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Hoffmann, R. A wiki for the life sciences where authorship matters. Nature Genetics (2008)

Proteolytic degradation of insulin-like growth factor binding proteins by ovarian follicles: a control mechanism for selection of dominant follicles.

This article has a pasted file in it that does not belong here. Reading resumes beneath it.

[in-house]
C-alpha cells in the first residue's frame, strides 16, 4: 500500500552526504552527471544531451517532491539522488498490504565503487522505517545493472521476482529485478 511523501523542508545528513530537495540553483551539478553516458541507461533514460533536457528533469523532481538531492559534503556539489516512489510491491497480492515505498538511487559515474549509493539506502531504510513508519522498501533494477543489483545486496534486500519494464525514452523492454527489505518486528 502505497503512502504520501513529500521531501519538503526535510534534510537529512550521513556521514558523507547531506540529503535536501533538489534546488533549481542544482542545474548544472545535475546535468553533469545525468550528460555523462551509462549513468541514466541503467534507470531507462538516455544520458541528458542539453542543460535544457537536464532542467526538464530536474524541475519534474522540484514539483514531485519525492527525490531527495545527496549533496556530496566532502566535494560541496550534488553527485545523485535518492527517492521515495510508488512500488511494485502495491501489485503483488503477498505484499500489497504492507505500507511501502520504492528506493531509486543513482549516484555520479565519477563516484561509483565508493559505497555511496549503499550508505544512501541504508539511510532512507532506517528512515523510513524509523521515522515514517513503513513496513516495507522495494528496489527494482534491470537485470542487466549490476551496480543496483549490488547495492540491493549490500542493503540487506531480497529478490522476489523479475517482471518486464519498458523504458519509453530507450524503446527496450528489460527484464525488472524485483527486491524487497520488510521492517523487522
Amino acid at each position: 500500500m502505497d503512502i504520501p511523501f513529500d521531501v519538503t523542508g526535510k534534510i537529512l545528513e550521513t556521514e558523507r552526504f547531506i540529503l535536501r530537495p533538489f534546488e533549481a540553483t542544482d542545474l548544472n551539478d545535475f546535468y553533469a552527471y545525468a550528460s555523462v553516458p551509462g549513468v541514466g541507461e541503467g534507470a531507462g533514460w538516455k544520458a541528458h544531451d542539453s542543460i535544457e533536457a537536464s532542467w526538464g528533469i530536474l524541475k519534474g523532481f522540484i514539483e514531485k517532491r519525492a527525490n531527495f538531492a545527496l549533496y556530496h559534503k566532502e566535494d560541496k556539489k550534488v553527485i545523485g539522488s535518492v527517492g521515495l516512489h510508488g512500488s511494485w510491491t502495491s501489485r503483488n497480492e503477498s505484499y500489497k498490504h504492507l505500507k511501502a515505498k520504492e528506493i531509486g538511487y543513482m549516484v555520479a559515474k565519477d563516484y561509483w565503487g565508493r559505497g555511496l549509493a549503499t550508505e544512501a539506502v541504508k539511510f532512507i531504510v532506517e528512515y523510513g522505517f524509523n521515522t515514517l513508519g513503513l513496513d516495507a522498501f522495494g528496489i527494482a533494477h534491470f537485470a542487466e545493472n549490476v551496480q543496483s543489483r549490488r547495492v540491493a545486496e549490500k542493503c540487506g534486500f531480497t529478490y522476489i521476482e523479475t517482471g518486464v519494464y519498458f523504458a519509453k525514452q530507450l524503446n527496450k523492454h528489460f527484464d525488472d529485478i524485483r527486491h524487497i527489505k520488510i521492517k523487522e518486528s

This review summarizes evidence for the role of proteolytic enzymes that degrade and inactivate insulin-like growth factor binding proteins ( IGFBP) during follicular development in mammals. In some species (e.g., bovine), evidence indicates that decreases in IGFBP-4 and -5 levels in estrogen-dominant preovulatory follicles are likely due, in part, to increased protease activity, whereas lower levels of IGFBP-2 are not due to increased proteolysis. Increased IGFBP-4 and -5 protease along with lower amounts of IGFBP-4 binding activity and greater amounts of free IGF-I are some of the earliest developmental changes documented in bovine growing antral follicles. This protease activity has recently been ascribed to serine metalloprotease(s), including pregnancy-associated plasma protein-A ( PAPP-A), which was first detected in human follicular fluid nearly 20 yr ago. Other recent studies verified the presence of PAPP-A mRNA in granulosa cells of humans, monkeys, cattle, mice, and pigs. Increases in the amount of PAPP-A mRNA in granulosa cells during follicular development occurs in some but not all species, indicating that other proteases or protease inhibitors may be involved in IGFBP degradation. Whether the hormonal control of PAPP-A production/activity by the ovary differs between monotocous and polytocous animals will require further study. These protease-induced decreases in IGFBP-4 and -5 likely cause increased levels of bioavailable (or free) IGFs that stimulate steroidogenesis and mitogenesis in developing dominant follicles, which ultimately prepare the follicle(s) and oocyte(s) for successful ovulation and fertilization.[1]


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